2016 has been a year of many lessons. Most have come cloaked as something else: loss or pain, resentment, anger, fear, turmoil, happiness and deep, absolute joy. Some have come disguised as just pure, hard work, and even embarrassment or shame. The truth is, lessons, the big ones anyway, rarely come looking like lessons. They look instead like the things you do every day, like the obstacles you face, and like the pathways you choose in response.
This has been my first full year without my Dad. Travels he would have been a part of historically have been tougher. Obstacles we’ve faced as a family – and there have been many this year – have been more challenging without his insights, his encouragement, his seemingly bottomless reserve of love and support. He was always the one, in tough times, who would be first to ask if someone needed help. First to write a check. First to open his home to those in need. For me, this year was a lesson in how important it is to not allow the loss of someone like my father to become an unanswered vacuum. It’s a lesson for all of us to be that person–not wait for someone else to step up. 2016 was a lesson in how we all have the power to be the answer to someone’s prayer, bolster someone’s hope, or make someone’s silent dream come true.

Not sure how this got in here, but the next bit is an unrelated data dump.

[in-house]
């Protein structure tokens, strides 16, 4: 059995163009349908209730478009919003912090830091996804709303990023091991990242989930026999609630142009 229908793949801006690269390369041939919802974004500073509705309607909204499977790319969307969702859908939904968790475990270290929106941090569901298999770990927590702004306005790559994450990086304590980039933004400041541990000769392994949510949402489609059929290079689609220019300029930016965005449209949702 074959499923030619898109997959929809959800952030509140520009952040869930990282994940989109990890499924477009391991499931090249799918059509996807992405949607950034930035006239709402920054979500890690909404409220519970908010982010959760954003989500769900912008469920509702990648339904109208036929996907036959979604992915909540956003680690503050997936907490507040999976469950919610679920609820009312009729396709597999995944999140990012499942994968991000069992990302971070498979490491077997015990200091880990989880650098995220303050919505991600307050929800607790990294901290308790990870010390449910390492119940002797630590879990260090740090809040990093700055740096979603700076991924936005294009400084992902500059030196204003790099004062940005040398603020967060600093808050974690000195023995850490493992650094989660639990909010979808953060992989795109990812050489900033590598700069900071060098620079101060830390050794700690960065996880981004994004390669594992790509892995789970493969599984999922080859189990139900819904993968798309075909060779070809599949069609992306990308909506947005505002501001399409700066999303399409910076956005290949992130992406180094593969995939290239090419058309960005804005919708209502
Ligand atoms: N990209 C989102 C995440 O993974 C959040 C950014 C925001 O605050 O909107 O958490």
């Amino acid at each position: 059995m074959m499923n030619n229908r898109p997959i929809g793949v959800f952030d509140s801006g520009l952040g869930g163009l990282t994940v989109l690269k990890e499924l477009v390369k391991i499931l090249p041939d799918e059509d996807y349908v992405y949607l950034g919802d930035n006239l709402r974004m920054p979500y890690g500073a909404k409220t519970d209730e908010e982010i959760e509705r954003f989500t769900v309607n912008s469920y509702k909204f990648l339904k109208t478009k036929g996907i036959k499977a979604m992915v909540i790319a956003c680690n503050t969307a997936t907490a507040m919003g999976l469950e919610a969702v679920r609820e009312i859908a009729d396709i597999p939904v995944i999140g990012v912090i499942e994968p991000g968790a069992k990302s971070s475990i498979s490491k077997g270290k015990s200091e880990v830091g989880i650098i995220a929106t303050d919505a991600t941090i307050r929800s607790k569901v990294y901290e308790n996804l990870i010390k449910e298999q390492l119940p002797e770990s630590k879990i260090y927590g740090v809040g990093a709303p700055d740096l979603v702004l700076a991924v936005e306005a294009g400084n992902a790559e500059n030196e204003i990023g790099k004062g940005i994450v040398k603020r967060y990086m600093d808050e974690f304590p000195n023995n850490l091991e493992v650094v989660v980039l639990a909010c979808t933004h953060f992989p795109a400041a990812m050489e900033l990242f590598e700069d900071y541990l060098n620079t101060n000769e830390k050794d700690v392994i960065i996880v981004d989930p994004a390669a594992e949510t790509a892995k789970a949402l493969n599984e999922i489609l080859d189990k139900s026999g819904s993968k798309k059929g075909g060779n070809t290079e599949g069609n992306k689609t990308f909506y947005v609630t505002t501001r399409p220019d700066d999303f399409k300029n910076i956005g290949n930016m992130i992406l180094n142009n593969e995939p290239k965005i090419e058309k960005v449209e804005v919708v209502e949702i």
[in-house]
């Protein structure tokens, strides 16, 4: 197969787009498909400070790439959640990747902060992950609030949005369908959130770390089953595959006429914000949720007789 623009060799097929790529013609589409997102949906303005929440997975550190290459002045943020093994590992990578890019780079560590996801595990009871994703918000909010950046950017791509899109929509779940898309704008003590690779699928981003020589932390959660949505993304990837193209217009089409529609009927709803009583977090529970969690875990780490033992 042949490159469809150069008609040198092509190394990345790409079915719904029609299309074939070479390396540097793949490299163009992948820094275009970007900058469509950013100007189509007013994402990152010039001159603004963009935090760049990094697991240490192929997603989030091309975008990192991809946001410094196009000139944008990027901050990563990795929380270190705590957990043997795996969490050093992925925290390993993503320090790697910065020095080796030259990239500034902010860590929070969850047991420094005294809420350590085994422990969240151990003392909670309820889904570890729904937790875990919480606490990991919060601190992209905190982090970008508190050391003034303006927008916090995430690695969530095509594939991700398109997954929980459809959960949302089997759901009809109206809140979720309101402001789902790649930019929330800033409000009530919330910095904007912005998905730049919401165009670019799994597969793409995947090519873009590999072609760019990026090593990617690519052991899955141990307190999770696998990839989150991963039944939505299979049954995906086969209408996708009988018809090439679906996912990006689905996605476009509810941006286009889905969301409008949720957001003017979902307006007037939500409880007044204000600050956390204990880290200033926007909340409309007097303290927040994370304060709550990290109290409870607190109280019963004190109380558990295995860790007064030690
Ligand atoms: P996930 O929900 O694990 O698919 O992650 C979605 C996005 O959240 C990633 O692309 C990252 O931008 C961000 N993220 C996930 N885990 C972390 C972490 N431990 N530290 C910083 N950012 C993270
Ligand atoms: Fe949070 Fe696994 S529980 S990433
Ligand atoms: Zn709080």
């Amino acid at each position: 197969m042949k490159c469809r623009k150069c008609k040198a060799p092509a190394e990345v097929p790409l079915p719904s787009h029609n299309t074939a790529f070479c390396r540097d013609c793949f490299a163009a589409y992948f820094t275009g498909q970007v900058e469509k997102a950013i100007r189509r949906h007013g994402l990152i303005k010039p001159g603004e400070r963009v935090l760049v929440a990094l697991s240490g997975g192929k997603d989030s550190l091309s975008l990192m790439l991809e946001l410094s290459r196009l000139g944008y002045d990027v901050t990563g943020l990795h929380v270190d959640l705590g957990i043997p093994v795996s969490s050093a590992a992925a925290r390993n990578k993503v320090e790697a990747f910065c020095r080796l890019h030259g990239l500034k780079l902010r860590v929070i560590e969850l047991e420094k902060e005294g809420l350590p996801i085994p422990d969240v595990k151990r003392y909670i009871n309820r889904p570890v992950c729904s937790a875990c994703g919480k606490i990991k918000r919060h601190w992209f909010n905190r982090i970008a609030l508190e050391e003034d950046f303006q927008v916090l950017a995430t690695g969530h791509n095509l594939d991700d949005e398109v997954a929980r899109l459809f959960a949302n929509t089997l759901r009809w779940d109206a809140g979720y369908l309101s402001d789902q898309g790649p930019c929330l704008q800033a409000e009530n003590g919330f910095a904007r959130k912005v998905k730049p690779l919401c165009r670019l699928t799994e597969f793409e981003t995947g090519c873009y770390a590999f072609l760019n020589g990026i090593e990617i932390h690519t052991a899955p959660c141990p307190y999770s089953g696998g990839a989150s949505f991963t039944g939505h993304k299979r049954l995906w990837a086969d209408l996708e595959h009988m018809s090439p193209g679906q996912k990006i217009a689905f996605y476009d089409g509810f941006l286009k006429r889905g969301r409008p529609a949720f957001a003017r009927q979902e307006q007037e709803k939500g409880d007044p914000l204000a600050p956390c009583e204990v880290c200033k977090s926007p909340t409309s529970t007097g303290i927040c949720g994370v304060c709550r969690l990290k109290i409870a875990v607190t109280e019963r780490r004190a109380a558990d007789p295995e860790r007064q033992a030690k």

This has been a year when I elected to leave the corporate world and continue to build my client base as an independent contractor. I’ve faced a lot of lessons about how clients operate, about my ability or inability to absorb new information, about my resilience and my need to remain humble and focused. I’ve learned lessons about myself, about who I truly am at my core, and about what I’m willing to do, or not do, in the name of earning a paycheck. I’ve learned to believe in my worth as a professional and an individual, and to let any projects, people or clients who do not see that worth fall away without struggle. What a powerful lesson to learn at 44! Most of all, I’ve learned this year how important it is to seek out opportunities to partner with causes and people I believe in, and how that dramatically shifts the success and satisfaction gleaned from any venture.
This has been a year of travel, where I’ve learned my limits, and where I’ve tested my boundaries. I will never again try to see eight countries in four weeks; it wiped me out for months. And I will never compromise myself to stay with someone who is disrespectful, threatening or overtly cruel (as was my Hungarian AirBnB host) nor will I ever stay at an AirBnB and put myself in a position where I have no other options. That is a vital, but difficult lesson I learned, and one that is essential for any solo traveler.